The IFC’s environmental and social safeguard policies and its disclosure policy mean the organisation applies sustainability standards to all investment projects to minimise their impact on the environment and on affected communities. Monitoring and follow-up are integral to the standards. In my own experience, the monitoring and follow-up requirements of the standards lead in a tangible way to better outcomes for all stakeholders.

The European Bank for Reconstruction and Development (EBRD) adopted its first environmental policy in 1991. It is accompanied by 10 related performance requirements based on good international sustainable development practice which EBRD-financed projects are expected to meet. The EBRD has defined specific performance requirements for key areas of environmental and social issues and impacts.

The Equator principles are a financial industry benchmark for determining, assessing and managing social and environmental risks in project financing. The principles are based on the World Bank and IFC guidelines and oblige financial institutions signing up to them to finance projects only where there is a guarantee that the social and ecological impact of projects are assessed.

There are 10 principles, and number four (entitled “Action plan and management system”) is the most relevant for linking EIA and EMS.

Principle four calls on developers to prepare a plan for implementing mitigation measures, corrective actions and effective monitoring in order to manage the impacts and risks identified in the impact assessment.

It also says they should maintain or establish an EMS that addresses the management of these impacts, risks and corrective actions to ensure they comply with applicable host country social and environmental laws and regulations.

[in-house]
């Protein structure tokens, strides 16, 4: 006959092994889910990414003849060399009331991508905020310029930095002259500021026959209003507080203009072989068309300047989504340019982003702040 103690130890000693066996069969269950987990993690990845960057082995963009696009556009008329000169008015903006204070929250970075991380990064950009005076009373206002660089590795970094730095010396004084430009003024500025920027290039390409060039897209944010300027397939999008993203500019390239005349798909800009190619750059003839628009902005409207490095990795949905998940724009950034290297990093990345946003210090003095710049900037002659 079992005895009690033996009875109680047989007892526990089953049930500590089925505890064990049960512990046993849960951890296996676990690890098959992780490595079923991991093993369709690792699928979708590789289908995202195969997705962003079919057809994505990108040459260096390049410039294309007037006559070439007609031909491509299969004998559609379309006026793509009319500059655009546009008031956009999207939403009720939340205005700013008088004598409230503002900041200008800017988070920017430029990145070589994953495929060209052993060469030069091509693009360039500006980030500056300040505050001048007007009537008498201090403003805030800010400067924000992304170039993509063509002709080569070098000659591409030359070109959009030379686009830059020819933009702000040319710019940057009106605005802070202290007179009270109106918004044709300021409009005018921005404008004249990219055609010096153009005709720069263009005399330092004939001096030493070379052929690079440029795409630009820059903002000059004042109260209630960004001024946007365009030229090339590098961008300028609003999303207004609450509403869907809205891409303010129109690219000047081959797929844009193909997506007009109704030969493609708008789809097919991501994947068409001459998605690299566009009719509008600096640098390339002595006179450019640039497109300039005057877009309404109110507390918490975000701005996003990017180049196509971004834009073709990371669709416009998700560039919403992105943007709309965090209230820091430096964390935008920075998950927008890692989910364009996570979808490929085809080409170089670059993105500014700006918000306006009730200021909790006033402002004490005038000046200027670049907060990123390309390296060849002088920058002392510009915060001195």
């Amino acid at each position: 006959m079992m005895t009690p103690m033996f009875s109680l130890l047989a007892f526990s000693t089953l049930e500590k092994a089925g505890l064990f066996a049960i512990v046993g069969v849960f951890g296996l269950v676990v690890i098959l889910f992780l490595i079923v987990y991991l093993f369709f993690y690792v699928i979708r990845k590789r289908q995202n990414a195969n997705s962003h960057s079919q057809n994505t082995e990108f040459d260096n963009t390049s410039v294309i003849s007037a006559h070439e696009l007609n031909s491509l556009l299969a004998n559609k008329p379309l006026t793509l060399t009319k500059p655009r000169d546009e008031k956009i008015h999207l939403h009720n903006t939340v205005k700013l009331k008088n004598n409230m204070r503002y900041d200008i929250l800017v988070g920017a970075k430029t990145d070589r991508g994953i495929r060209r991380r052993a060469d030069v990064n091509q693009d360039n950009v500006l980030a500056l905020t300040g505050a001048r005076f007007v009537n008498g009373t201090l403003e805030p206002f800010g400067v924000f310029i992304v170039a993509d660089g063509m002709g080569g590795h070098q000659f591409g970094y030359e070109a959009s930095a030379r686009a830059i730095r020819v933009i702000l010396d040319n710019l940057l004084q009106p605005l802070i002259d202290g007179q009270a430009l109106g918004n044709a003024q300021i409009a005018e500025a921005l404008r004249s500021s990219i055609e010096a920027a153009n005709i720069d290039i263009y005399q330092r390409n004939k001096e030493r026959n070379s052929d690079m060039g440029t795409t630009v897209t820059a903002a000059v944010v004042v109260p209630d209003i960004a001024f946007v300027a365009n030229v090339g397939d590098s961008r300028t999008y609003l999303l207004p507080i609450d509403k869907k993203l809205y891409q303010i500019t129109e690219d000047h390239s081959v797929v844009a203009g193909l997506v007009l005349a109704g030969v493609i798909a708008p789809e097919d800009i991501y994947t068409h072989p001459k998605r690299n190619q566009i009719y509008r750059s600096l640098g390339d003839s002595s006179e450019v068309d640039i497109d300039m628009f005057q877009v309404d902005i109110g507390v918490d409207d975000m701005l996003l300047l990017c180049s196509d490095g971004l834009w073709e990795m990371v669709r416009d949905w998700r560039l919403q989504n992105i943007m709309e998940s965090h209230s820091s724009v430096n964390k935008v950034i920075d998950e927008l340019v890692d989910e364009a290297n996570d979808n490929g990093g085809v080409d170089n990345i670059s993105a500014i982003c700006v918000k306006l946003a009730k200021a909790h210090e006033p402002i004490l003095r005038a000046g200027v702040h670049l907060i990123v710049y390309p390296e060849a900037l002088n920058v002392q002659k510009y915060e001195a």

In the UK, IEMA has also included follow-up as part of its best-practice guidelines. IEMA states that follow-up is one of the most important parts of the EIA process as it helps determine whether assessment makes a difference in terms of improved environmental protection.

Follow-up is essential for determining the outcomes of EIA. By incorporating feedback into the EIA process, post-development assessment enables organisations to learn from their experiences. It can and should occur in any EIA system to prevent impact assessment from simply becoming a pro-forma exercise.

Adding value

One of the characteristics of an advanced and effective EIA system is that it is linked to an EMS through follow-up. Appropriately employed, EIA is a key integrative element in environmental protection.

Monitoring and assessing post-development performance has the same goal as EIA, but its emphasis is placed on the action taken to achieve this goal. EIA has little value unless follow-up is carried out because without it the process will be incomplete and the consequences of EIA planning and decision making will remain unknown.

EIA follow-up can ensure the outcomes of the process are successfully incorporated into operational environment management systems, ensuring substantive and sustainable outcomes for projects.